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A famine crisis one year on: Lives saved and lessons learned

Telling the Human Story, 5 July 2012

© UNHCR/G.Beals
Aden Yusuf Kabey, 22, soon after arriving at the Dollo Ado refugee camp last year suffering from severe malnutrition.

DOLLO ADO, Ethiopia, July 5 (UNHCR) A year after the onset of the Somalia famine, Aden Yusef Kabey can laugh at the pain he endured. He has regained the body weight he lost over the past year. He can walk, eat and sleep.

"I've come back from the dead," says the 22-year-old. "Now I want to have a future and take full advantage of my life. I'm even handsome."

A year ago, Kabey lay in his father's shelter wrapped only in a flimsy blue cloth. The wind blew incessantly around the hut, which was constructed of just of sticks and cloth. Kabey had arrived in Ethiopia starving and desperate from Baidoa, Somalia. Almost immediately after his arrival in July of last year, he contracted measles and could no longer take in food or sleep.

When he became so weak that he was unable to move, his father found a man with a donkey cart and took him to a stabilization center. After five days, he could begin to use his legs again. After a month, he was no longer on death's door.

Kabey's story and that of other refugees who survived the Somalia famine is not just the tale of an individual. It is a case study of how UNHCR responded to a life and death crisis.

In July of last year the mortality rate for children under five in Kobe camp was well over 16 per 10,000 a day, about three times the rate that by any account would be considered catastrophic. A year after the crisis, mortality rates have plummeted to levels well below the emergency threshold.

"Last year there was measles and hunger; there were storms that would take the houses away. There was a shortage of tents there was nothing but problems," said refugee community leader Mire Ahmed Adu Rahman, 44. "But now the dying time is over thanks to God. This year, there is life."

Making the transition away from the dying time was not easy. A series of innovations were necessary in order to save lives. The changes that took place in the camp were about cultural as much as they were about logistics or nutrition.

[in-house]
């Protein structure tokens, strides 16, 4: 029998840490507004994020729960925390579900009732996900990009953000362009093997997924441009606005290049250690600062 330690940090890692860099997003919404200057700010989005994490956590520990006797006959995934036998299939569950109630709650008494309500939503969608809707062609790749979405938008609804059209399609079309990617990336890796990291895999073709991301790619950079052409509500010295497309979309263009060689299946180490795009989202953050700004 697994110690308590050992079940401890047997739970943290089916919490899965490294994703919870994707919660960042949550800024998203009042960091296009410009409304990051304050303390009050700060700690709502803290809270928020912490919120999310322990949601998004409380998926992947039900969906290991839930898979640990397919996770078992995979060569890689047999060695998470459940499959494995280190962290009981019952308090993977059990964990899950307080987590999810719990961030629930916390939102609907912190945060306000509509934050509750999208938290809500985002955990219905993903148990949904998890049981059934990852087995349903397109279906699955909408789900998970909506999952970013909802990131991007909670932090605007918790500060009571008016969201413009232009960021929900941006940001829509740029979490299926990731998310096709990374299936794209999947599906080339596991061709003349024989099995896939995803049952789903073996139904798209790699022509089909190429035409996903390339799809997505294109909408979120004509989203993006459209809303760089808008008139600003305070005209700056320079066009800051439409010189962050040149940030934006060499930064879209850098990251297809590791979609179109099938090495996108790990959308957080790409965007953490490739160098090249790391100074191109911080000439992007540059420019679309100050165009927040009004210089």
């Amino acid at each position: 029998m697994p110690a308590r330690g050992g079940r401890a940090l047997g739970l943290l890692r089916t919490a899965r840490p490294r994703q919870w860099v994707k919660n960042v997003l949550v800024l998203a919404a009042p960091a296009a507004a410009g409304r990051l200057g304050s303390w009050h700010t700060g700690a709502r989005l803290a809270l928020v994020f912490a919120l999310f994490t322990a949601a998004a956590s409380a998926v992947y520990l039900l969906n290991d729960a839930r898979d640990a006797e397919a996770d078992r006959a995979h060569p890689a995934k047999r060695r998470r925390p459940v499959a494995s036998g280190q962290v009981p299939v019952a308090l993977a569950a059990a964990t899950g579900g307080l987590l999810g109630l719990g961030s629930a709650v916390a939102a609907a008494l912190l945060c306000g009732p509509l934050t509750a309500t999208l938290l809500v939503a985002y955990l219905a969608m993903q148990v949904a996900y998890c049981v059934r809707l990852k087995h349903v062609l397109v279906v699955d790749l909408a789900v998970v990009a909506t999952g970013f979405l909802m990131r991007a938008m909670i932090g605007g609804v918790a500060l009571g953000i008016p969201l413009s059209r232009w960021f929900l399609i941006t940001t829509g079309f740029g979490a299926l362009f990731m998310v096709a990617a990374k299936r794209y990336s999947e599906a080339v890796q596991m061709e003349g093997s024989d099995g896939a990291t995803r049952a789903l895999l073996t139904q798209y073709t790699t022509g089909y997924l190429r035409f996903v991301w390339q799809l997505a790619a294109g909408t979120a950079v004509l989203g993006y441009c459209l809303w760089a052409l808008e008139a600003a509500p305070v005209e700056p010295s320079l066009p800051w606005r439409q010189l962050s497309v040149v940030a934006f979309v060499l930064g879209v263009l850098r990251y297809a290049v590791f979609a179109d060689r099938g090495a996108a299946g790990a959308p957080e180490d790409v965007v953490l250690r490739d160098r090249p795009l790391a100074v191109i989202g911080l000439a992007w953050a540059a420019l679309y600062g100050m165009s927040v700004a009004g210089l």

Medical facilities in Kobe were immediately enhanced. A system of donkey cart ambulances was created to transport those who could not walk to the hospital. Stabilization centers, usually used to treat severe cases of malnutrition in children under five, expanded to include all who were suffering.

After being stabilized, those stricken with severe acute malnutrition were given healthy doses of plumpy-nut, a therapeutic food designed and formulated to treat the severely malnourished.

© UNHCR/G.Beals
Healthy Aden today.

Immunization programs against measles, which in most emergencies also focus on young children, were expanded to include adults up to 30 years of age.

By September, a clear strategy was in place to save the dying, rehabilitate the malnourished and educate the rest of the camp about the importance of nutrition.

Supplementary feeding centers and outreach workers were reaching every corner of the camp. But training those workers also presented challenges. The vast majority of refugees at the camp was unfamiliar with the basic tenants of Western medicine and had never seen a doctor or a hospital. Some did not know what a doctor was.

"Training was about changing mentalities," said Dorothy Gazarwa, a UNHCR nutrition officer who has worked in Dollo Ado since last September. "It was important for us to constantly perform refresher trainings and repeat the nutrition message over and over."

By October, the death rate among children in Kobe camp had dropped dramatically. But malnutrition rates were still dangerously high. More children were now living due to health interventions and it would take some time for everyone to recover from malnutrition.